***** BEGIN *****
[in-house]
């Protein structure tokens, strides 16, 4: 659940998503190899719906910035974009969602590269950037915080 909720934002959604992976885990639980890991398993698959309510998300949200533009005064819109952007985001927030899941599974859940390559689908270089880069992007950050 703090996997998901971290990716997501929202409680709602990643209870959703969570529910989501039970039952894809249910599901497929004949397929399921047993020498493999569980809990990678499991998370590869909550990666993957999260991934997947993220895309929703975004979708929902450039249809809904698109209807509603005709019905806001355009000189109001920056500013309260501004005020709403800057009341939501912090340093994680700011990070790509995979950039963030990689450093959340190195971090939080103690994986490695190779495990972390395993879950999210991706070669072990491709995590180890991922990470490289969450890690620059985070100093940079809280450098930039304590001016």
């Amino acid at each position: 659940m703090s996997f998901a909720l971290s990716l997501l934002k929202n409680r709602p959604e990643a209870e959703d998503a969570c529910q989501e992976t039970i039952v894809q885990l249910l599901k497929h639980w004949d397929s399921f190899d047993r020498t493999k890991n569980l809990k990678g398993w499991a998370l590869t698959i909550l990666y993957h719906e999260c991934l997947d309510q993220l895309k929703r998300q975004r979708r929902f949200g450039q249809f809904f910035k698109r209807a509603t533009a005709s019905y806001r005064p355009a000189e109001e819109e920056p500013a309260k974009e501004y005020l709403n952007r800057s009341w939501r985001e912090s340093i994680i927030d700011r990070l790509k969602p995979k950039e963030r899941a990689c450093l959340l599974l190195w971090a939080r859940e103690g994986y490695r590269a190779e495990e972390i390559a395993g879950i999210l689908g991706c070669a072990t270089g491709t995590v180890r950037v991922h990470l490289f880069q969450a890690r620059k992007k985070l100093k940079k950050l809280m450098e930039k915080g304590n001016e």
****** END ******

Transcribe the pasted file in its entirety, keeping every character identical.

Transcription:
[in-house]
């Protein structure tokens, strides 16, 4: 659940998503190899719906910035974009969602590269950037915080 909720934002959604992976885990639980890991398993698959309510998300949200533009005064819109952007985001927030899941599974859940390559689908270089880069992007950050 703090996997998901971290990716997501929202409680709602990643209870959703969570529910989501039970039952894809249910599901497929004949397929399921047993020498493999569980809990990678499991998370590869909550990666993957999260991934997947993220895309929703975004979708929902450039249809809904698109209807509603005709019905806001355009000189109001920056500013309260501004005020709403800057009341939501912090340093994680700011990070790509995979950039963030990689450093959340190195971090939080103690994986490695190779495990972390395993879950999210991706070669072990491709995590180890991922990470490289969450890690620059985070100093940079809280450098930039304590001016």
């Amino acid at each position: 659940m703090s996997f998901a909720l971290s990716l997501l934002k929202n409680r709602p959604e990643a209870e959703d998503a969570c529910q989501e992976t039970i039952v894809q885990l249910l599901k497929h639980w004949d397929s399921f190899d047993r020498t493999k890991n569980l809990k990678g398993w499991a998370l590869t698959i909550l990666y993957h719906e999260c991934l997947d309510q993220l895309k929703r998300q975004r979708r929902f949200g450039q249809f809904f910035k698109r209807a509603t533009a005709s019905y806001r005064p355009a000189e109001e819109e920056p500013a309260k974009e501004y005020l709403n952007r800057s009341w939501r985001e912090s340093i994680i927030d700011r990070l790509k969602p995979k950039e963030r899941a990689c450093l959340l599974l190195w971090a939080r859940e103690g994986y490695r590269a190779e495990e972390i390559a395993g879950i999210l689908g991706c070669a072990t270089g491709t995590v180890r950037v991922h990470l490289f880069q969450a890690r620059k992007k985070l100093k940079k950050l809280m450098e930039k915080g304590n001016e």